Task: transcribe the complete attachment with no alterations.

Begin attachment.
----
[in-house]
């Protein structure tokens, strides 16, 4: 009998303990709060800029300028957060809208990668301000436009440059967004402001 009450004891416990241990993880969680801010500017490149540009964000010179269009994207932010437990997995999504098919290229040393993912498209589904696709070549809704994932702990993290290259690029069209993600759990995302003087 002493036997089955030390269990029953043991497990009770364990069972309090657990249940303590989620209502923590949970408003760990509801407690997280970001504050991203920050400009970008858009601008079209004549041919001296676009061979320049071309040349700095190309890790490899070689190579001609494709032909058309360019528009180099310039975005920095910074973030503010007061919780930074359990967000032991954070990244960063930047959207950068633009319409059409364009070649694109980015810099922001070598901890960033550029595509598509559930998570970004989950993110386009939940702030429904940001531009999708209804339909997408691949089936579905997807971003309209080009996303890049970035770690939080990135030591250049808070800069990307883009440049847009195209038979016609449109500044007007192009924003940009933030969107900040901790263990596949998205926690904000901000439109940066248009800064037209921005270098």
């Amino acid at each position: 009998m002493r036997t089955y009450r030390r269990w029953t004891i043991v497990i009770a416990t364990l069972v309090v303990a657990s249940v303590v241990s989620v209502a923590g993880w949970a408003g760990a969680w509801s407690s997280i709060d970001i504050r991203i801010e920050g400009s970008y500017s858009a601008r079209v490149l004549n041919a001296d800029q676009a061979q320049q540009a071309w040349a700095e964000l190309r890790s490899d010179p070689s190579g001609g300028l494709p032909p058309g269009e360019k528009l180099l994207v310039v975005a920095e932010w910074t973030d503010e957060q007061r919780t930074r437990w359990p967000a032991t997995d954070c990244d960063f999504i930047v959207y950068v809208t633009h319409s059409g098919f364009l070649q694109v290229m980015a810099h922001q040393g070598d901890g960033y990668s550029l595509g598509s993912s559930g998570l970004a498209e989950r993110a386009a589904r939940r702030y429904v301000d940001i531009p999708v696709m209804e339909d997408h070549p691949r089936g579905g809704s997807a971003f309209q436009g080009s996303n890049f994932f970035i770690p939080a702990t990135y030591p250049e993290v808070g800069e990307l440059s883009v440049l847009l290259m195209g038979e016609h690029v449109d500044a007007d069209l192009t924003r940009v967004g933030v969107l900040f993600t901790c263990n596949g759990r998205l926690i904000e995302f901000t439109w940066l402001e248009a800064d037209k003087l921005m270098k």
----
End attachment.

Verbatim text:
[in-house]
């Protein structure tokens, strides 16, 4: 009998303990709060800029300028957060809208990668301000436009440059967004402001 009450004891416990241990993880969680801010500017490149540009964000010179269009994207932010437990997995999504098919290229040393993912498209589904696709070549809704994932702990993290290259690029069209993600759990995302003087 002493036997089955030390269990029953043991497990009770364990069972309090657990249940303590989620209502923590949970408003760990509801407690997280970001504050991203920050400009970008858009601008079209004549041919001296676009061979320049071309040349700095190309890790490899070689190579001609494709032909058309360019528009180099310039975005920095910074973030503010007061919780930074359990967000032991954070990244960063930047959207950068633009319409059409364009070649694109980015810099922001070598901890960033550029595509598509559930998570970004989950993110386009939940702030429904940001531009999708209804339909997408691949089936579905997807971003309209080009996303890049970035770690939080990135030591250049808070800069990307883009440049847009195209038979016609449109500044007007192009924003940009933030969107900040901790263990596949998205926690904000901000439109940066248009800064037209921005270098």
């Amino acid at each position: 009998m002493r036997t089955y009450r030390r269990w029953t004891i043991v497990i009770a416990t364990l069972v309090v303990a657990s249940v303590v241990s989620v209502a923590g993880w949970a408003g760990a969680w509801s407690s997280i709060d970001i504050r991203i801010e920050g400009s970008y500017s858009a601008r079209v490149l004549n041919a001296d800029q676009a061979q320049q540009a071309w040349a700095e964000l190309r890790s490899d010179p070689s190579g001609g300028l494709p032909p058309g269009e360019k528009l180099l994207v310039v975005a920095e932010w910074t973030d503010e957060q007061r919780t930074r437990w359990p967000a032991t997995d954070c990244d960063f999504i930047v959207y950068v809208t633009h319409s059409g098919f364009l070649q694109v290229m980015a810099h922001q040393g070598d901890g960033y990668s550029l595509g598509s993912s559930g998570l970004a498209e989950r993110a386009a589904r939940r702030y429904v301000d940001i531009p999708v696709m209804e339909d997408h070549p691949r089936g579905g809704s997807a971003f309209q436009g080009s996303n890049f994932f970035i770690p939080a702990t990135y030591p250049e993290v808070g800069e990307l440059s883009v440049l847009l290259m195209g038979e016609h690029v449109d500044a007007d069209l192009t924003r940009v967004g933030v969107l900040f993600t901790c263990n596949g759990r998205l926690i904000e995302f901000t439109w940066l402001e248009a800064d037209k003087l921005m270098k």